Specifically for filters, as there are a lot of options in the market, it is recommended that you consider high-quality products from reputable manufacturers. These are typically filters that incorporate two important things:

1. Multi-layer coatings that help reduce or eliminate optical aberrations such as chromatic aberration, flaring, color casting, etc.

2. Glass elements instead of plastic, which will help maintain the highest possible image quality.

Of course, all of the above also applies to every type of filter in general and not just to UV filters.

Is a UV Filter Just a Lens Protection Filter?

So if you are a digital photographer, is a UV filter basically just a lens protection filter? The short answer is basically yes. Since digital cameras are far less sensitive to UV light compared to analog cameras, photographers may rarely run into occasions in which a UV filter makes any difference in improving the image quality of photos.

By having a UV filter in front of the lens, however, the risk of accidentally hitting, scratching, or cracking the precious front element is minimized. Think of it as having some extra insurance: it hurts far less to destroy your relatively affordable lens filter than to break your pricey camera lens.

A UV filter that protected a pricier camera lens from damage in a fall. Photo by Eli Duke and licensed under CC BY-SA 2.0.

Using a UV filter can also protect your lens from getting dirty with dust particles, water drops, or even fingerprints. Your lens’s front element can stay pristine for longer if you only need to clean your lens filter rather than the actual front element of the lens.

If you shoot with a film camera, however, then a UV filter could be a key accessory to avoiding a blue color cast on your captured shots.

Shot on 35mm film without a UV filter.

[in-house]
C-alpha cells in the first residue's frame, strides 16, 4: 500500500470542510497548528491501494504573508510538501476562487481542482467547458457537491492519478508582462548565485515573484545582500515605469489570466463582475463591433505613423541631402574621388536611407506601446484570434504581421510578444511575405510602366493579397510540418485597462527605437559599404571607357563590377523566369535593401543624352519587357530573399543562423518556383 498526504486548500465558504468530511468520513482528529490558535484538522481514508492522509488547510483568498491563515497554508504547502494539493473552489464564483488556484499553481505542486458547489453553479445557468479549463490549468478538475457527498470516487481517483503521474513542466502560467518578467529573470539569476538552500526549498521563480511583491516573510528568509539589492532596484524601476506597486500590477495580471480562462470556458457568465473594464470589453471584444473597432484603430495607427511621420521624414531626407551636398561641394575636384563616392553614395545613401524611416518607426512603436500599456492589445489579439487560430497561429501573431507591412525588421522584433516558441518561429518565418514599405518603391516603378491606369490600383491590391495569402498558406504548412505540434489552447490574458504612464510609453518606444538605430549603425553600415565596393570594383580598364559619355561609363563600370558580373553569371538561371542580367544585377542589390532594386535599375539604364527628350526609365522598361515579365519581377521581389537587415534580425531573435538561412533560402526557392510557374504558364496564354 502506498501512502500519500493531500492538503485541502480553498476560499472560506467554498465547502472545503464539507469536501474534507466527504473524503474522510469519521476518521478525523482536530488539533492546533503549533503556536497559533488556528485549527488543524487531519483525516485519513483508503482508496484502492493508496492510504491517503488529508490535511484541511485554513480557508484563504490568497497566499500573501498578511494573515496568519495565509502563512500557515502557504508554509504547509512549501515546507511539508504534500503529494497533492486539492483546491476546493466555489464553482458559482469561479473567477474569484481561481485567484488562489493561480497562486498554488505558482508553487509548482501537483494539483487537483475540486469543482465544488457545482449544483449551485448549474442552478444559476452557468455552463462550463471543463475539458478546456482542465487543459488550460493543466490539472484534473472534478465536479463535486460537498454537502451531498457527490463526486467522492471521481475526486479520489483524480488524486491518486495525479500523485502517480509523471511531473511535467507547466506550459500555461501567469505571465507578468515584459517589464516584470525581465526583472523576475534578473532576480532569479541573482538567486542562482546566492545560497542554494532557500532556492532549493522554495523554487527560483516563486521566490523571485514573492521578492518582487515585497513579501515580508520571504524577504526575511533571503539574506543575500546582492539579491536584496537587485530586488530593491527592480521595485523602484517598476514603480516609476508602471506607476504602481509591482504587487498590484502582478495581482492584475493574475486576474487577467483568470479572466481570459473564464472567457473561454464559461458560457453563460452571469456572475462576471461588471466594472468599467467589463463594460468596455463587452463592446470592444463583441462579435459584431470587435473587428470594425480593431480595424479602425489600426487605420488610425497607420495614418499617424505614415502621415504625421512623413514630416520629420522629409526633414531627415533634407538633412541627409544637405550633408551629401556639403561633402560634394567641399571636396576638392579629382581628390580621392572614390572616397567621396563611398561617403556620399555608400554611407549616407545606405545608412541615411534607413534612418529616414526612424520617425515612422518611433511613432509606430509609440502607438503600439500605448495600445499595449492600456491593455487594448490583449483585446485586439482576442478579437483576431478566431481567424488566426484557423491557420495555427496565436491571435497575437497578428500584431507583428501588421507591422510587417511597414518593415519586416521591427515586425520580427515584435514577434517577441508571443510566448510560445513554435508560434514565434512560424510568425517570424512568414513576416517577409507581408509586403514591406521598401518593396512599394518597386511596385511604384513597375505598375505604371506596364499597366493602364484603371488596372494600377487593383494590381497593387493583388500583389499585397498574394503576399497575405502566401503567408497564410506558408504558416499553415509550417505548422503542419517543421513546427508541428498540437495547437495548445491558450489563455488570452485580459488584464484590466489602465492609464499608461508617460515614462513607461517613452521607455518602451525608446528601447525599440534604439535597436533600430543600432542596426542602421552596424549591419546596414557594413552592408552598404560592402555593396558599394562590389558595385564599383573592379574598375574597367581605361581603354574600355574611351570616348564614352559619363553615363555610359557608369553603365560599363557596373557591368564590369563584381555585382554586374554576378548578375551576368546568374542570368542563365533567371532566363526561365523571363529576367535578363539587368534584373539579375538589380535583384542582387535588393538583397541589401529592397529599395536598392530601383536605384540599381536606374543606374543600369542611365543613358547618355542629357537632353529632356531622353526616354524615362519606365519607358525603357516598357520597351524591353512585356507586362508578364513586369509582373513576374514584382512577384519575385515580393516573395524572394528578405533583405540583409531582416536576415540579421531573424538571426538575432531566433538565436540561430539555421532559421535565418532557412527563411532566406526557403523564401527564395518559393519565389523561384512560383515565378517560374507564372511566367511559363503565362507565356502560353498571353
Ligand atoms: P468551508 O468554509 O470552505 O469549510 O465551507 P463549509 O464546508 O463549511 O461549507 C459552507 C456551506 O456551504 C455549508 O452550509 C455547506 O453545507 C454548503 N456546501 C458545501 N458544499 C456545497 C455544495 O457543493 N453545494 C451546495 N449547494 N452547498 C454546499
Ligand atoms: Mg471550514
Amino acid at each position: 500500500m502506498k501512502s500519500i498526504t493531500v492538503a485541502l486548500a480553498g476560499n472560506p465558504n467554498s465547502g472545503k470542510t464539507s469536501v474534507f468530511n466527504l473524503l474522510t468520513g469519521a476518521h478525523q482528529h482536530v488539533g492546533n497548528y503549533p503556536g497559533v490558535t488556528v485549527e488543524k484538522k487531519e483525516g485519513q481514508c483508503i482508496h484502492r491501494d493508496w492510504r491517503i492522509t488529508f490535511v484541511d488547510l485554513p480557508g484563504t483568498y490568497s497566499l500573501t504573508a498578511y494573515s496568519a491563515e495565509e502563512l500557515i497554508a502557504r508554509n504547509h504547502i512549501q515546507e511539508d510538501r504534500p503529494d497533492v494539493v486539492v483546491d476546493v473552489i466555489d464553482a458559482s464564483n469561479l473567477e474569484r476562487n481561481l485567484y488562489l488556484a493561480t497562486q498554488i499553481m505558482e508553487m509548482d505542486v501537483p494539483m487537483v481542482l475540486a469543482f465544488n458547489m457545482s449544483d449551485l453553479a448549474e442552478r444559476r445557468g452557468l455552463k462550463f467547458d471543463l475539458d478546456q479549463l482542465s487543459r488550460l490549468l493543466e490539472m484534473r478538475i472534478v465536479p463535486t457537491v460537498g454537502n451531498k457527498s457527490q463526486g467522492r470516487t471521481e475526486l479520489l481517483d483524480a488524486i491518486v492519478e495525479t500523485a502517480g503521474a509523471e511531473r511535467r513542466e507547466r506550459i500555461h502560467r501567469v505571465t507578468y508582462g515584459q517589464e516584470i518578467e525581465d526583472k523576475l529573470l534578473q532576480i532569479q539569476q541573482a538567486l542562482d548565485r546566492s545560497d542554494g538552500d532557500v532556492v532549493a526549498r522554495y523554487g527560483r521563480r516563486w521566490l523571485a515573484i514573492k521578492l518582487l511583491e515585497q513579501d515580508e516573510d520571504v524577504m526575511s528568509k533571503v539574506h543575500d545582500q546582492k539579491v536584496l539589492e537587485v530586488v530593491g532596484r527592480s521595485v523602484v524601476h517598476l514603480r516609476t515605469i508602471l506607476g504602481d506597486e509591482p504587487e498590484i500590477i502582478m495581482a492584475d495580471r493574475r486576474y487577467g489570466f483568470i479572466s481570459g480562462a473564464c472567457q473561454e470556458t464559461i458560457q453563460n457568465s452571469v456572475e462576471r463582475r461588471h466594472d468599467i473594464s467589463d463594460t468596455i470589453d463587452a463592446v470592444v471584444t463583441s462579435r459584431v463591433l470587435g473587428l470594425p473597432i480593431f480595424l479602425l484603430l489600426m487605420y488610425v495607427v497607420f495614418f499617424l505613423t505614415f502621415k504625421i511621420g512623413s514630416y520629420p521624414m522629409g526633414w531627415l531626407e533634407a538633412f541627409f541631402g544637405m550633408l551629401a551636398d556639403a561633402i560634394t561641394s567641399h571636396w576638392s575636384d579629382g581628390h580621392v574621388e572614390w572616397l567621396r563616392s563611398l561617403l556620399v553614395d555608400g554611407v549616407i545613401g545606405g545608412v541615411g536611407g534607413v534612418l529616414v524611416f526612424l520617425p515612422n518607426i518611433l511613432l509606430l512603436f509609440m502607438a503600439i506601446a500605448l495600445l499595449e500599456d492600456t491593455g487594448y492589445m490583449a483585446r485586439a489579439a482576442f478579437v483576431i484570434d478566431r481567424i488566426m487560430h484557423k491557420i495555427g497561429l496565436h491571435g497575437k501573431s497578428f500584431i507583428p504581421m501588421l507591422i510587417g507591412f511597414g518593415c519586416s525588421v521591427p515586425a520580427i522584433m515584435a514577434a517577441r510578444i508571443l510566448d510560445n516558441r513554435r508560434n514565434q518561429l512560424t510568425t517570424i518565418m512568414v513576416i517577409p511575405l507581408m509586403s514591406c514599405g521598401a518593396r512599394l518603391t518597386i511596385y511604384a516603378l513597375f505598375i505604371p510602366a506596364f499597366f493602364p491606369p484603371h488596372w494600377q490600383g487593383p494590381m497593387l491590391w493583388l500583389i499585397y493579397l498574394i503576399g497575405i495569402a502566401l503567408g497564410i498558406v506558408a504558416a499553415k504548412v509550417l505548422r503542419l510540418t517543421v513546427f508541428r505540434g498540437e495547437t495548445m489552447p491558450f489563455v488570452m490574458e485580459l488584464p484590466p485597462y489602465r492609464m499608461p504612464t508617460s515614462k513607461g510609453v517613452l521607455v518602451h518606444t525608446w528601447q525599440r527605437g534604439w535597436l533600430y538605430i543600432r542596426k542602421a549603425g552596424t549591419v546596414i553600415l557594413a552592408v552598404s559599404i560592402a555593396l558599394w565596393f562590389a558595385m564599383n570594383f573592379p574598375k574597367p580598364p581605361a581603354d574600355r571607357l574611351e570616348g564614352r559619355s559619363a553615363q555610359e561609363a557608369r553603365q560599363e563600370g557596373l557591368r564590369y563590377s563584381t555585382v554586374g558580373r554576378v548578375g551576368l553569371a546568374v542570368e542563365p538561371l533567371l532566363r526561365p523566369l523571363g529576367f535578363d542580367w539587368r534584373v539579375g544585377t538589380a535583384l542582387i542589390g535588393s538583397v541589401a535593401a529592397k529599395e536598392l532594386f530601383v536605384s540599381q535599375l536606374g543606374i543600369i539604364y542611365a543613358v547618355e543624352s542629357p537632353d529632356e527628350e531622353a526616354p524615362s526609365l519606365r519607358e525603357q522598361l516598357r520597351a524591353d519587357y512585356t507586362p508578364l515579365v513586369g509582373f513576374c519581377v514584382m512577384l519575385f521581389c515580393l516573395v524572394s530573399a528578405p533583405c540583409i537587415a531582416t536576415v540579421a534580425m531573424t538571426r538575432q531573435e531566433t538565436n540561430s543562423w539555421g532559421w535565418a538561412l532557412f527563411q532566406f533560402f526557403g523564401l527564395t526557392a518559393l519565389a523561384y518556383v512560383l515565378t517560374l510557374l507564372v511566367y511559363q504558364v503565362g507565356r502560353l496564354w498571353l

Shot on 35mm film with a UV filter.

Should I Use a UV Filter on My Lenses?

So should you buy and use a UV filter on your camera lens? Unfortunately, there’s no easy one-size-fits-all answer to that question.

If you shoot a film camera, you should probably consider using one to avoid unwanted color casts.

If you own expensive camera gear and want to protect your lens, then consider purchasing a high-quality UV filter to provide an extra layer of security and peace of mind, especially if you often shoot in riskier (e.g. in the mountains or places bustling with people) or dirtier environments (in rainy weather or by the sea).

A cracked UV filter. Photo: Depositphotos

If image quality is what’s most important to you, though, and you’re willing to leave your front element exposed, you may need to think long and hard about whether you’re willing to sacrifice even the slightest bit of image quality by putting another glass element in front of your camera lens. Adding any lens filter may reduce sharpness and contrast as well as cause unwanted flaring and other aberrations in your photos.

In the end, as with many choices in this industry, using a UV filter comes down to personal preference and whatever is best for you and your photography.